Woman ‘fed cat food’ claim
PUBLISHED: 09:40 30 July 2010
Midweek Herald ‘Who cares?’ campaign
A WOMAN who visited her elderly mother in Honiton allegedly found a care worker feeding her cat food – just one of the shocking claims made during the Midweek Herald’s Who cares? campaign.
When the disgusted woman reprimanded the care worker, she is alleged to have replied: “Well, it is good enough for cats.”
Numerous allegations of theft were also reported to the Midweek Herald and today we appeal to those people, who would not give their names, to contact their local police station.
We have outlined some of the complaints to detectives at Honiton CID as well as uniformed officers.
A recurring complaint was that care workers are helping themselves to clients’ food. This is theft. Cash, jewellery and even a car were also reported to have been stolen.
The vast majority of complaints came from private clients, who felt they were being short-changed.
They believed the service they were receiving was unreliable and sometimes rushed.
Meanwhile, clients covered by Devon County Council contracts were benefiting from a newly-introduced monitoring system. The system logs home visits from start to finish, so the council can determine if a care worker has turned up and, if so, how long they were in the property.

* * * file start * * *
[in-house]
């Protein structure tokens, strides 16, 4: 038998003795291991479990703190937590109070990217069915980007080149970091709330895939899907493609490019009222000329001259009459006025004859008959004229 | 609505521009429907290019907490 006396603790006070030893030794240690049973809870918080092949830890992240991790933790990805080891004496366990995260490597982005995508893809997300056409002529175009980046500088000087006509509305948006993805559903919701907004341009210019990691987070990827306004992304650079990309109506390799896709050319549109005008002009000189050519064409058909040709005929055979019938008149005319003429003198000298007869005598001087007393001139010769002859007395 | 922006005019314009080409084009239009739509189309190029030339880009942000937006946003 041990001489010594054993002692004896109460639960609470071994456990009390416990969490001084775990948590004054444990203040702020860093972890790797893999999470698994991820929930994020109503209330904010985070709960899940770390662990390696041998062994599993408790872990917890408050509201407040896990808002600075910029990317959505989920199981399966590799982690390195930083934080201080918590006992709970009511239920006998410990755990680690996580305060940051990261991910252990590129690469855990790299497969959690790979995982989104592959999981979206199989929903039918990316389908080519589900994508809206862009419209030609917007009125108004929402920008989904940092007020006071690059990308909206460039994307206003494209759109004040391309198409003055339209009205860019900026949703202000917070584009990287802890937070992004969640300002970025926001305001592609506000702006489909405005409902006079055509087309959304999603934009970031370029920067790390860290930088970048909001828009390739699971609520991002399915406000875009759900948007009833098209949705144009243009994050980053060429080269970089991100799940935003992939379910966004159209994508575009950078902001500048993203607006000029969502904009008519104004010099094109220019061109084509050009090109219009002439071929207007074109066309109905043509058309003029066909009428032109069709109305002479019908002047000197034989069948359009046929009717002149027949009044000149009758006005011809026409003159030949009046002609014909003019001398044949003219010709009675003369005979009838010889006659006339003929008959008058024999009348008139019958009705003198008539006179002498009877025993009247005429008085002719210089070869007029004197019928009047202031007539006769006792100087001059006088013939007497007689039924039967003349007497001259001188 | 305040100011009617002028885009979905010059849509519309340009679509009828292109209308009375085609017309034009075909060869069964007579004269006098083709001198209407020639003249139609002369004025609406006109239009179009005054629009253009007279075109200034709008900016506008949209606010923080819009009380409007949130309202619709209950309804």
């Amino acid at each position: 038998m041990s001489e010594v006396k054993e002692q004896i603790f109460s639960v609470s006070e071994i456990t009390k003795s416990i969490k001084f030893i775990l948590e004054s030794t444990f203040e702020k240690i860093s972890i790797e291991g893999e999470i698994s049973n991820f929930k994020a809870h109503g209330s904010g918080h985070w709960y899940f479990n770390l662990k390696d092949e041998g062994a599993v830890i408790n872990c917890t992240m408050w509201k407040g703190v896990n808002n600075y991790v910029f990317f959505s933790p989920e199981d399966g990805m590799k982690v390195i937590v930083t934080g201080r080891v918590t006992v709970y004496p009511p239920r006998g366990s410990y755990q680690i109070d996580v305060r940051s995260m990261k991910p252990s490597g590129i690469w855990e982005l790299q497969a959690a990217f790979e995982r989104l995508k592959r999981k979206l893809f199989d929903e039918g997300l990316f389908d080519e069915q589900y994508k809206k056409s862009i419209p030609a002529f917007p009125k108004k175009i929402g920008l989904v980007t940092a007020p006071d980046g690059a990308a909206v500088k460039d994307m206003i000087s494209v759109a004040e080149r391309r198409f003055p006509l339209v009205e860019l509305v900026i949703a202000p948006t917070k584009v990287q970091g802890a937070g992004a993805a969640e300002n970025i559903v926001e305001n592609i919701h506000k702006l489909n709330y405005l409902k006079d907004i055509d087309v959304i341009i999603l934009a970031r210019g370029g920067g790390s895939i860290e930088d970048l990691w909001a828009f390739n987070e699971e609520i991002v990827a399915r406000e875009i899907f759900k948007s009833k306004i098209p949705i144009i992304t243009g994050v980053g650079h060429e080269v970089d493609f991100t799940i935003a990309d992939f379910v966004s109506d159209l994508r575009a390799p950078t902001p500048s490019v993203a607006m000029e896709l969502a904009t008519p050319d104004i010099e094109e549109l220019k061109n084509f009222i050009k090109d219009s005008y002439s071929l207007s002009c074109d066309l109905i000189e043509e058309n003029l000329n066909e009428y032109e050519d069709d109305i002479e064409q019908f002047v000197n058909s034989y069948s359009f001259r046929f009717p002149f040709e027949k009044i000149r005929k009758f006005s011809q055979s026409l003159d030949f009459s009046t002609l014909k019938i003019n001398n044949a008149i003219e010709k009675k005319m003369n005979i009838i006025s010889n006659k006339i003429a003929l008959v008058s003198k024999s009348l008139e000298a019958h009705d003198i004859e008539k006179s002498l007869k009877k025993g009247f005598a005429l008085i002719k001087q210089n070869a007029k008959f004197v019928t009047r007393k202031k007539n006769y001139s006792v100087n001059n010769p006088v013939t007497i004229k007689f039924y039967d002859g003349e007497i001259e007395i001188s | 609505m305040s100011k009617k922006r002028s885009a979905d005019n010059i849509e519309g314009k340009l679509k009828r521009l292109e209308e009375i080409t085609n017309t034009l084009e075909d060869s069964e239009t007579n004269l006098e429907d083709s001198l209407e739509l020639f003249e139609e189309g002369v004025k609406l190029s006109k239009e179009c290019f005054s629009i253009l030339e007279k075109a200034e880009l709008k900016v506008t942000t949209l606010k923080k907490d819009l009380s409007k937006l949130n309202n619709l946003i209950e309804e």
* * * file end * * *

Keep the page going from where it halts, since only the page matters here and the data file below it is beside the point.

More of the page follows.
A major concern among private clients, and carers themselves, is that not all agencies include travelling times between appointments in staff schedules and, even if they do, may not pay staff for the time. This can lead to rushed visits and tasks not being completed.
The Midweek Herald was concerned to discover that Care Quality Commission inspections sometimes give agencies, which are private businesses, wide windows of opportunity to influence outcomes.
For example, part of the inspection process involves agencies distributing questionnaires to staff and clients – an exercise that could be manipulated.
Care staff told the Midweek Herald that point-of-service inspections regularly saw inspectors paired up with “the best carer” and taken to “the little old lady who never complains”.
We want the inspection procedure tweaked, at no extra cost to taxpayers, to ensure the process is robust and free from undue influence. After all, it is a service industry that deals with the vulnerable in their homes.
Furthermore, we want a charter for private clients – to ensure the services they receive are as reliable and at least the same standard as those covered by council contracts.
Tiverton and Honiton MP Neil Parish has already written to the Care Quality Commission to highlight some of the issues raised by readers.
We are to meet him again shortly – to discuss the wider issues raised during the campaign and possible solutions.
The Care Quality Commission has stayed in touch with the Midweek Herald throughout the campaign and has noted all the major issues raised.
The Midweek Herald intends to invite the 87-year-old original complainant, who sparked the campaign, to attend the private meeting with Mr Parish.
We would like to thank all those who participated in the campaign, including the agencies featured who answered all our questions in full.
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